Thursday, August 23, 2012

Wolf Creek Characters: #1

As we approach the release of the first installment of Western Fictioneers' Wolf Creek series, available on Sept. 1, I'll be giving brief descriptions of some of our fictional towns' inhabitants.

First, though, this excerpt from the review of our book at Singular Points, the blogsite of Charles Rutledge, sets the stage for what the series is all about:

"Wolf Creek: Bloody Trail is the first in a series of 'collaborative novels' by a host of Western writers, all members of the group Western Fictioneers. Sort of a cross between the old Thieves' World books and an ensemble TV show, the book features a host of protagonists, each written by a different writer. It's a nifty idea and if upcoming books are as high quality as Bloody Trail, then sign me up for the long haul...

"... The whole crew work under the collective house name of Ford Fargo. These aren't all the writers (or characters) though who will appear in upcoming books. The whole list reads like a who's who of current Western fiction..."

Today I will introduce you to two of Wolf Creek's citizens- one that is written by a Western Fictioneers author as "his" character, and another that is part of the ensemble supporting cast that all the writers share.

(L. J. Martin)

Spike Sweeney is the town blacksmith.

“Over six feet tall, 175 lbs lean, long muscled, well defined. Left handed. Early forties. Square jawed with a broken bent nose.Irish German, ¼ Choctaw. Speaks German, enough Spanish, and some Choctaw, as well as English, yet reads and writes with trouble. Quiet spoken: yep and nope, yes’m and no ma’am about it, unless he’s in his cups; but quick to anger. Black hair, gray sideburns, ice blue eyes. Scarred across forehead and left cheekbone from almost-blocked saber slash, eyebrow healed slightly off from one side to the other, but otherwise handsome. Slight limp in right leg from a close cannon strike.

Works in butternut pants, knee high elk skin moccasins, and an elk skin vest with ties not buttons, normally with no shirt unless a woman enters his shop, when he retires to don a one. Wears a butternut wool Confederate Kepi with a Davis Guard Medal pinned above the eye shade and invites comments, which might just be met with an iron bender’s grip on the throat and a pounding left to the proboscis. Considered a hero of the Davis Guards and the defense of Sabine Pass. Usually unarmed, but is deadly within twenty feet with his hammer, and can split hairs at fifteen with his hatchet or Arkansas toothpick. A decent and deliberate shot with both a sidearm and long gun.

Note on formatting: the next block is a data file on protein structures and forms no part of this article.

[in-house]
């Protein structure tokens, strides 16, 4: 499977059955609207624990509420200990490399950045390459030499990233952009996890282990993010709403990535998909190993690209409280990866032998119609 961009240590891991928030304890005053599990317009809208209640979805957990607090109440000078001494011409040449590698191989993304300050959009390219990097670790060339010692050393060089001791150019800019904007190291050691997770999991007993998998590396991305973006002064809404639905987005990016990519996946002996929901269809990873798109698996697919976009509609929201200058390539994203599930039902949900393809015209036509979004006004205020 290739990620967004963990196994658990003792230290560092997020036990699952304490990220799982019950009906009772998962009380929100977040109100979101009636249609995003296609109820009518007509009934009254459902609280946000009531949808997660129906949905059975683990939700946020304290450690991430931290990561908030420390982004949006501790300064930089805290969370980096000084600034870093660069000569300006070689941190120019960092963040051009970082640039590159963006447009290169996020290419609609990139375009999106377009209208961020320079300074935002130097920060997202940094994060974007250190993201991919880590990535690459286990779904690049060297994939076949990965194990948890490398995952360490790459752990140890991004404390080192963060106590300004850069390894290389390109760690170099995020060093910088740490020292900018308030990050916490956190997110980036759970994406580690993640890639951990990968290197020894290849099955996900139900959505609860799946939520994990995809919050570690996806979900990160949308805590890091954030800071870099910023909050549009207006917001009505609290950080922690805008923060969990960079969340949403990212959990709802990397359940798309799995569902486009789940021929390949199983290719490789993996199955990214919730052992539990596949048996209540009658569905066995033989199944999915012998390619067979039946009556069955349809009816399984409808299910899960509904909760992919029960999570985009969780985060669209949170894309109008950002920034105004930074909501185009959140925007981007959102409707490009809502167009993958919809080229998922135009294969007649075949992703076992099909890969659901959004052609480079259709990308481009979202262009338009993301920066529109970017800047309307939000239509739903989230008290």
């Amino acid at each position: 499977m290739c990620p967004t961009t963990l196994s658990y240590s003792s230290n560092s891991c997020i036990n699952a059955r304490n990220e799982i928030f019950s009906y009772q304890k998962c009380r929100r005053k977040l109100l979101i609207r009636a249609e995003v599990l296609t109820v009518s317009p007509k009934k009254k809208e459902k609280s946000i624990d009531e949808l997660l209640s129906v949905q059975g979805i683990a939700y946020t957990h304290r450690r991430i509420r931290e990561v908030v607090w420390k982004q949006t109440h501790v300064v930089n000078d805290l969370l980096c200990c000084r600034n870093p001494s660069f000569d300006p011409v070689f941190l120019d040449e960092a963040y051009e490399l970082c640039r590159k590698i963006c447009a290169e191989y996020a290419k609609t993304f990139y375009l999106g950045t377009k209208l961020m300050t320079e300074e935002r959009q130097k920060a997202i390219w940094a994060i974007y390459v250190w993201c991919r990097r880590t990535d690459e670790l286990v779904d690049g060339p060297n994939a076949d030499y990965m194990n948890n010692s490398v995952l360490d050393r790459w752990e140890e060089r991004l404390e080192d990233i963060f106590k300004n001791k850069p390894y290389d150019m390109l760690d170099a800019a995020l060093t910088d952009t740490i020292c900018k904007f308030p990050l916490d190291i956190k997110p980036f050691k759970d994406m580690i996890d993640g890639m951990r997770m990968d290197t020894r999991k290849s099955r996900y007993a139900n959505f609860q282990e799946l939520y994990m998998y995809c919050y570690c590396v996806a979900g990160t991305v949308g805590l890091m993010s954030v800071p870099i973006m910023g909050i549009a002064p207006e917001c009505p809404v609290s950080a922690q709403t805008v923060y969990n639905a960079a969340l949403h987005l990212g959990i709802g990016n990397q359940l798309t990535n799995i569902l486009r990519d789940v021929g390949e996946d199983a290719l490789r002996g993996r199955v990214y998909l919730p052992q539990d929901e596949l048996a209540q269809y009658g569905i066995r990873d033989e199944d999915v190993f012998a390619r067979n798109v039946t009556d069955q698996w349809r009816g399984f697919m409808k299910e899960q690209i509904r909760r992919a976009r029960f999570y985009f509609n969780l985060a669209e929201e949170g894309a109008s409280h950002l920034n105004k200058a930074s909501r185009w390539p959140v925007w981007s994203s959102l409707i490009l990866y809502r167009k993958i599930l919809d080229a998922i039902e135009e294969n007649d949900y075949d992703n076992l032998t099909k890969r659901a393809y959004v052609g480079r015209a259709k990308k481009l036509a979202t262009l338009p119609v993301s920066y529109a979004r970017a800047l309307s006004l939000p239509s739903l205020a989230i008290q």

Born in New Orleans and was a sailor (both in trading vessels in the Gulf of Mexico and on the Mississippi) and on-board smithy, where he acquired some skill as a gunsmith as well. Keeps a garden in the rear of the shop with both vegetables and flowers, and is teased about the flowers. Bashful around women and wouldn’t swear in front of one if a beer wagon ran over his moccasin clad foot, but is on the prod for a woman who can put up with his (in his eyes) questionable looks, and long hours in front of a hot forge.”

Spike's silent partner at the forge is Emory Charleston, an ex-slave -the two men make an incongruous, but mutually loyal, pair. Em's biggest complaint about Spike is the Confederate cap he insists on wearing.

Spike Sweeney (and sometimes his partner Em) is the POV character of Montana author L. J. Martin, who has written 22 novels -including the rousing western Nemesis.


Obadiah means "Servant of the Lord," as Reverend Stone frequently points out. He is a stout man in his late 50s, with a thick reddish-gray beard. Stone is a fire and brimstone preacher, and will thunder the wrath of God down upon the heads of heathens. He hails from the hills of Kentucky. He was never an abolitionist, and in fact believes that blacks are cursed by God, but he was and is a fervent lover of the Union; he was a Union cavalry colonel in the war, and took delight in hunting down Confederate guerrillas.

He carries a heavy walking cane, more like a cudgel... not because he needs it to walk, but because he tends to rap sinners with it if they are mouthy. He keeps a Walker Colt on his saddle, and a wears one of the new Smith & Wesson Model 3's on his hip(it helps to have cavalry connections)... he trusts in the Lord, but sometimes the Lord needs a hand with His smiting. He is gentle as a lamb with children and animals, as long as they behave, but is Hell on sinners (which means most adults.)

Stone's Union cavalry background does not endear him and Spike Sweeney to one another, and his racist views have the same effect on Emory Charleston.

Read more about Wolf Creek at ... and look for more detailed character descriptions at this blog in coming weeks!


  1. Troy, I just wanted to say how much I have enjoyed working on book 1 of the Wolf Creek series, BLOODY TRAIL. I thought Larry's character, Spike Sweeney, was very intriguing and there's so much about him we learn as the book moves along. He's a very in-depth and multi layered character,and I truly was thrilled to have a part in this story. So glad you thought of the concept! And a huge thanks to all the co-authors of book 1--Larry J. Martin, James Griffin, Clay More, James Reasoner, and you. I think the six of us put together a fantastic western story!

  2. We sure did- and your help was pivotal. I'm looking forward to your character's return in Book 5!

  3. Aw, thanks, Troy. I truly enjoyed it. And I'm looking forward to book 5, too!

  4. Great idea for a western novel. I look forward to reading the final product of this collaborative creative enterprise. It should make an interesting comparison to the ensemble of characters in Alfred Henry Lewis' WOLFVILLE.

  5. What fascinating characters these two seem to be. How they play out in the story should make for a great read.